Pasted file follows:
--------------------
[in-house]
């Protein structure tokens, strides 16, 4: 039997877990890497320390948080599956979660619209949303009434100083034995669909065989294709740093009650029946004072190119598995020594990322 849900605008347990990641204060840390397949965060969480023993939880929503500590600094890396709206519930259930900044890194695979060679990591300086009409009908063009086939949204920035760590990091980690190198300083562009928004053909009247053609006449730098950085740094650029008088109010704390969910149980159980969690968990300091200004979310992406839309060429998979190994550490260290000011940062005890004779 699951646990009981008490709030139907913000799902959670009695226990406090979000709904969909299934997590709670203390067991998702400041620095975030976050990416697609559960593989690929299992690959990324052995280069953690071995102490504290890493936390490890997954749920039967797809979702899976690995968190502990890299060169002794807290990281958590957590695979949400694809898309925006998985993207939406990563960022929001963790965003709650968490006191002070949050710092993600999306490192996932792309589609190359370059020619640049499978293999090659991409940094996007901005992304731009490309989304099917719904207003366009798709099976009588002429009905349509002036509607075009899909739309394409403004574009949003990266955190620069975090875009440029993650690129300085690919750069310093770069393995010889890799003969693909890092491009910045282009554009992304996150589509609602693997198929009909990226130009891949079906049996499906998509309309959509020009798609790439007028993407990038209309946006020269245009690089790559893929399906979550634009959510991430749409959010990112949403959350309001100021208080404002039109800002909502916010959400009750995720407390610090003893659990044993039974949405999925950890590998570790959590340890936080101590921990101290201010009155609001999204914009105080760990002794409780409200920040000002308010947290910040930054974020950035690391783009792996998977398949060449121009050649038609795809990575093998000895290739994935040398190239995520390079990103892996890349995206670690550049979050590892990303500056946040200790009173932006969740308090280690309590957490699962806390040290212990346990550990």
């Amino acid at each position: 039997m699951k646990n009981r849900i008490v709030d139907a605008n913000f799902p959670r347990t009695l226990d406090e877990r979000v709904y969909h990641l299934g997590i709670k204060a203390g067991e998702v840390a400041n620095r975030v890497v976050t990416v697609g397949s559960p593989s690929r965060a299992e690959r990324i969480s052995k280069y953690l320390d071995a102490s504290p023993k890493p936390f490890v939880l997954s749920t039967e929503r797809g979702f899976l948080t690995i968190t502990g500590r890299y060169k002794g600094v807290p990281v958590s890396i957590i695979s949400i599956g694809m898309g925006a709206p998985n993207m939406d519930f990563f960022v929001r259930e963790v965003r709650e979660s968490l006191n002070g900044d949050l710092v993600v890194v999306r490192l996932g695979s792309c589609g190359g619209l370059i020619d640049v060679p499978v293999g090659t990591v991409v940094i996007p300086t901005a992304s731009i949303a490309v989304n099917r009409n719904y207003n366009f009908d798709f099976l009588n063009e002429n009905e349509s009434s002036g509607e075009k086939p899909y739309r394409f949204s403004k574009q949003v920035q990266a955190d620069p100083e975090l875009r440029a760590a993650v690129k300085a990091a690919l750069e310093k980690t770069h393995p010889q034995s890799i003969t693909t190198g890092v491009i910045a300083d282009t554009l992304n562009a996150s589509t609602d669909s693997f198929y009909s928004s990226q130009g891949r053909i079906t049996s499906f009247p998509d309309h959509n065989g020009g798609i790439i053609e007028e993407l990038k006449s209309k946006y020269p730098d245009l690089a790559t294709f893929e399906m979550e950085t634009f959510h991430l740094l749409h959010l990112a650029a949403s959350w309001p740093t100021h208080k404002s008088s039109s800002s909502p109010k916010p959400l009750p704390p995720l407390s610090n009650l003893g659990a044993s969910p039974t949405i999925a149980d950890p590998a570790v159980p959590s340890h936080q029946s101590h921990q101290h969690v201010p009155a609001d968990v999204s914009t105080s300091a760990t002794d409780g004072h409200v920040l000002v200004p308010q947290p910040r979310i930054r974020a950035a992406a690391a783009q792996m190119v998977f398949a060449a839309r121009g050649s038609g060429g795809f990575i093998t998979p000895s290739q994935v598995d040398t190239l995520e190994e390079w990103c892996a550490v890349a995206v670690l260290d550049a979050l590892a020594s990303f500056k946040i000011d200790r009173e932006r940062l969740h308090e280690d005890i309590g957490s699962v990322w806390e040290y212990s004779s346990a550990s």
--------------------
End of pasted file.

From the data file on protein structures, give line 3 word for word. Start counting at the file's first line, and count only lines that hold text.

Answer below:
């Amino acid at each position: 039997m699951k646990n009981r849900i008490v709030d139907a605008n913000f799902p959670r347990t009695l226990d406090e877990r979000v709904y969909h990641l299934g997590i709670k204060a203390g067991e998702v840390a400041n620095r975030v890497v976050t990416v697609g397949s559960p593989s690929r965060a299992e690959r990324i969480s052995k280069y953690l320390d071995a102490s504290p023993k890493p936390f490890v939880l997954s749920t039967e929503r797809g979702f899976l948080t690995i968190t502990g500590r890299y060169k002794g600094v807290p990281v958590s890396i957590i695979s949400i599956g694809m898309g925006a709206p998985n993207m939406d519930f990563f960022v929001r259930e963790v965003r709650e979660s968490l006191n002070g900044d949050l710092v993600v890194v999306r490192l996932g695979s792309c589609g190359g619209l370059i020619d640049v060679p499978v293999g090659t990591v991409v940094i996007p300086t901005a992304s731009i949303a490309v989304n099917r009409n719904y207003n366009f009908d798709f099976l009588n063009e002429n009905e349509s009434s002036g509607e075009k086939p899909y739309r394409f949204s403004k574009q949003v920035q990266a955190d620069p100083e975090l875009r440029a760590a993650v690129k300085a990091a690919l750069e310093k980690t770069h393995p010889q034995s890799i003969t693909t190198g890092v491009i910045a300083d282009t554009l992304n562009a996150s589509t609602d669909s693997f198929y009909s928004s990226q130009g891949r053909i079906t049996s499906f009247p998509d309309h959509n065989g020009g798609i790439i053609e007028e993407l990038k006449s209309k946006y020269p730098d245009l690089a790559t294709f893929e399906m979550e950085t634009f959510h991430l740094l749409h959010l990112a650029a949403s959350w309001p740093t100021h208080k404002s008088s039109s800002s909502p109010k916010p959400l009750p704390p995720l407390s610090n009650l003893g659990a044993s969910p039974t949405i999925a149980d950890p590998a570790v159980p959590s340890h936080q029946s101590h921990q101290h969690v201010p009155a609001d968990v999204s914009t105080s300091a760990t002794d409780g004072h409200v920040l000002v200004p308010q947290p910040r979310i930054r974020a950035a992406a690391a783009q792996m190119v998977f398949a060449a839309r121009g050649s038609g060429g795809f990575i093998t998979p000895s290739q994935v598995d040398t190239l995520e190994e390079w990103c892996a550490v890349a995206v670690l260290d550049a979050l590892a020594s990303f500056k946040i000011d200790r009173e932006r940062l969740h308090e280690d005890i309590g957490s699962v990322w806390e040290y212990s004779s346990a550990s």